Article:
Singles Q&A: What to Do in the Meantime
- Wednesday, July 19, 2006
QUESTION: My nineteen-year-old daughter has graduated high school and is attending the local college. She wants to get married and have children. My question is this: what is she supposed to do with her time? Does she pursue a degree? Get a job? We've prayed and so far are not getting much direction. We've raised her to believe her role is to be a wife and mother but what if that's not where she ends up or what if it's not for ten years? Does she stay at home with us? At what time does she strike out on her own? She is our oldest child so this is uncharted territory for us! Just as a side note we have gone the courtship route and she has not found anyone yet.
ANSWER: A question like this requires a balancing act of tact and faith from my end. As an older never-married woman, I’m certainly glad I pursued an education as well as professional and personal interests. Though God has not (yet) answered my prayers for marriage and children, I have led an interesting, varied and full life serving others in the church and on the job. There are some who might say that these pursuits are the very reason for my current singleness, but this would be a hasty judgment – for these are the barest of details and certainly summarized without a knowledge of God’s completed plan for my life. So from the outset, let me say that I am glad not to have lived a number of years on hold, waiting for something that has not yet materialized. I also think there is a false dichotomy in thinking that something wholly different is required of single women than married women, but I’ll return to this point later.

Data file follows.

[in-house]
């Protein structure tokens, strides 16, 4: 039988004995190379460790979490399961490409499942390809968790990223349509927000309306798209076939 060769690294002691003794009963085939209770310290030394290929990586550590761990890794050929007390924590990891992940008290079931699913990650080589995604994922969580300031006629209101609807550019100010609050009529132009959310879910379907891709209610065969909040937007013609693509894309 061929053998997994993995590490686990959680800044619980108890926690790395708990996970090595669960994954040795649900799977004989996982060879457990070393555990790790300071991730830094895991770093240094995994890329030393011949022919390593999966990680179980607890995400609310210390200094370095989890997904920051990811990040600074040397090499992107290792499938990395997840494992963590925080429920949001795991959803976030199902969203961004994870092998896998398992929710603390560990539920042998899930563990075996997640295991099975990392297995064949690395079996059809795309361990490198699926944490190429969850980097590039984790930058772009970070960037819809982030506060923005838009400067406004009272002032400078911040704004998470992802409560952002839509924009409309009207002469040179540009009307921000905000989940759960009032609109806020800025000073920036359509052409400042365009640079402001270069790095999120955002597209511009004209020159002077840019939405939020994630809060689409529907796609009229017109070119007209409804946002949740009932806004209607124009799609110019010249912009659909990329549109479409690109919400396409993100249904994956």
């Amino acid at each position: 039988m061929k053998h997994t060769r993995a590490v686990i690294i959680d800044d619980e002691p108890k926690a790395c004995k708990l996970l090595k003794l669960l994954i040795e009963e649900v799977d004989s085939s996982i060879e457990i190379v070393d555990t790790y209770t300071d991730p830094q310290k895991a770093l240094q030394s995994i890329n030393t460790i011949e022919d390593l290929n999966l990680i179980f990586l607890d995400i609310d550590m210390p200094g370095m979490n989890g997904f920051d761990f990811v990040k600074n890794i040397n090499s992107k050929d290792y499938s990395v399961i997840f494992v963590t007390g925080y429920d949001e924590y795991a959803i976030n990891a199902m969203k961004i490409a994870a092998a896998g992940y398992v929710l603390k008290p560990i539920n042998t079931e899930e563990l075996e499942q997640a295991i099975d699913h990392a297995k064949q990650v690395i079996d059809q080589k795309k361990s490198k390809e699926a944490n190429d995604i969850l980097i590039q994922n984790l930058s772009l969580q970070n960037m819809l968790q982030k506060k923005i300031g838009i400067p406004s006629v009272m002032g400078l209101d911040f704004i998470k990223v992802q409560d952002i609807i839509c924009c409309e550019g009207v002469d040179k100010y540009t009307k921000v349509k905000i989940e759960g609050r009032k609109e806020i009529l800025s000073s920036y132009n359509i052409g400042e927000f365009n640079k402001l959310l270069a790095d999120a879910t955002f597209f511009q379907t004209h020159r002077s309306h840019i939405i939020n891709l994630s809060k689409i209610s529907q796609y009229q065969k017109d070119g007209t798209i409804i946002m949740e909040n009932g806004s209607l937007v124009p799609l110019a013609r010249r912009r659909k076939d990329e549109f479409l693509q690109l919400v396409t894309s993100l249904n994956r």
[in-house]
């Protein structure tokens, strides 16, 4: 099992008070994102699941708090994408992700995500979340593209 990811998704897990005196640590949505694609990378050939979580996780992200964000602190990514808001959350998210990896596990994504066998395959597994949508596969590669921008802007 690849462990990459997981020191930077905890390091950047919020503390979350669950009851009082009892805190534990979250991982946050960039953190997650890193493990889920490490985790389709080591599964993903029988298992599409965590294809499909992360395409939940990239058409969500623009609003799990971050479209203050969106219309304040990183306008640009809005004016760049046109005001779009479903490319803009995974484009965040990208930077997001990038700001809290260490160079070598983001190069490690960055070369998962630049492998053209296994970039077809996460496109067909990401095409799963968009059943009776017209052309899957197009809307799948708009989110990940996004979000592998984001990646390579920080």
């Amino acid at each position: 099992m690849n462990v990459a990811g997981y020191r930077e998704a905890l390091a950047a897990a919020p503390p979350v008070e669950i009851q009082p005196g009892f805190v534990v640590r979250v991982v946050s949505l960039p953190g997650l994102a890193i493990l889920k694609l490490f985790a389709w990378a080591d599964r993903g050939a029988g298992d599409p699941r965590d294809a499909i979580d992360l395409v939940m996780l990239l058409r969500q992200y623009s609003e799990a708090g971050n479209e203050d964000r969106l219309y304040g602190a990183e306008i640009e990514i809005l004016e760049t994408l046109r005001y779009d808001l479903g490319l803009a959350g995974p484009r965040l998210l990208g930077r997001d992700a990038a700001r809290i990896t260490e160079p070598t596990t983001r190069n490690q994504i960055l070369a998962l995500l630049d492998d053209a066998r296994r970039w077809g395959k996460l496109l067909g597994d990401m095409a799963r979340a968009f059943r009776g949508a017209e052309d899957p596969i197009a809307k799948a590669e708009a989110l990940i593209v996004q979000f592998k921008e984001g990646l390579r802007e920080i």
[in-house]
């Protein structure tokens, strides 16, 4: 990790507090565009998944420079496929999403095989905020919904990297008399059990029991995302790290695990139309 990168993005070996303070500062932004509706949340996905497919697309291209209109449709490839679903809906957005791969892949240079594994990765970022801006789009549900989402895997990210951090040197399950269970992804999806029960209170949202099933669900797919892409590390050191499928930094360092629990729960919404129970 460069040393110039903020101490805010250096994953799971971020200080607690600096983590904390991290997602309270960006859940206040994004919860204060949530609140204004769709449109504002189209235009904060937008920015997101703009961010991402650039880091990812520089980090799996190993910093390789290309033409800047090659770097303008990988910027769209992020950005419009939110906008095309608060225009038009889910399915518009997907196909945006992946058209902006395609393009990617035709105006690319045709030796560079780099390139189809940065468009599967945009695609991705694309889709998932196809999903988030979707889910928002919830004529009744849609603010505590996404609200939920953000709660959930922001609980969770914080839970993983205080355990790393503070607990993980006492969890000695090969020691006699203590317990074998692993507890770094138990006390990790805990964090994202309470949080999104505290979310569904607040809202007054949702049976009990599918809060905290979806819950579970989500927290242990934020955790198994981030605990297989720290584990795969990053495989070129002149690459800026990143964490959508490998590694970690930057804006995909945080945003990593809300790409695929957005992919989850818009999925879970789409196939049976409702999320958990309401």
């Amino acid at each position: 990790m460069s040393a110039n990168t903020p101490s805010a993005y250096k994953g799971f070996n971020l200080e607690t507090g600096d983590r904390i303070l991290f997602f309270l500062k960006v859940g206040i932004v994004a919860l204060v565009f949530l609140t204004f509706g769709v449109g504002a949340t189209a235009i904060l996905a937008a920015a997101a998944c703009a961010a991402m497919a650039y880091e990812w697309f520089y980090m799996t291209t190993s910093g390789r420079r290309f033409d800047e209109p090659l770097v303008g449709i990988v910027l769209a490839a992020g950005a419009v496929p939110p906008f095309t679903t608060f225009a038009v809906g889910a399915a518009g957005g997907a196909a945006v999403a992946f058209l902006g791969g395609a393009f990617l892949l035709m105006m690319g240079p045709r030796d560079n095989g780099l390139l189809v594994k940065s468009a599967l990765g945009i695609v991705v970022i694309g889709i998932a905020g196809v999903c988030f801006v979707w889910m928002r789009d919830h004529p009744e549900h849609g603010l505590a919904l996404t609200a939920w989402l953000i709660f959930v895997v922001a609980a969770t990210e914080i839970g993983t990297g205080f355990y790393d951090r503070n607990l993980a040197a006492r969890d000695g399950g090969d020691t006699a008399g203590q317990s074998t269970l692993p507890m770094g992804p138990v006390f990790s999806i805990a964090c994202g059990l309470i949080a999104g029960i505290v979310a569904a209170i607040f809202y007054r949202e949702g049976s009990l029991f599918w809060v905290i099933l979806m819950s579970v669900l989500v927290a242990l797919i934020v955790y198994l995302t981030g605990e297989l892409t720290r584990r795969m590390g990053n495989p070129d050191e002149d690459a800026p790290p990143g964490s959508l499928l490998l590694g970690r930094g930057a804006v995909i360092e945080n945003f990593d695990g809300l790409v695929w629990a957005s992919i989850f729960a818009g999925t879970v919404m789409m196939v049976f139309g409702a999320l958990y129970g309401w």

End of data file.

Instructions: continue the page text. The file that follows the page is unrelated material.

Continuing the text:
A question like this also requires a bit of a history lesson, as young, unmarried women need to be wise about the age we live in and its influence over our worldviews even as Christians. When the first wave of feminism first arose in the mid-1800s during the suffrage movement, the stated aim of its leaders was to radically change the marriage relationship. When the second wave of feminism re-emerged in the early 1960s, the “trapped housewife” was once again the symbol of oppression. The leaders of both waves of feminism were outspoken in their critique of Christianity. By the time the third wave of feminism rolled around in the early 1990s, marriage had become just one of many lifestyle options and in the media women were exhibiting a hyper-sexuality that has become known as the “raunch culture.” This is the briefest sketch of feminism, but I present it so that we can understand some of its implications for your daughter today.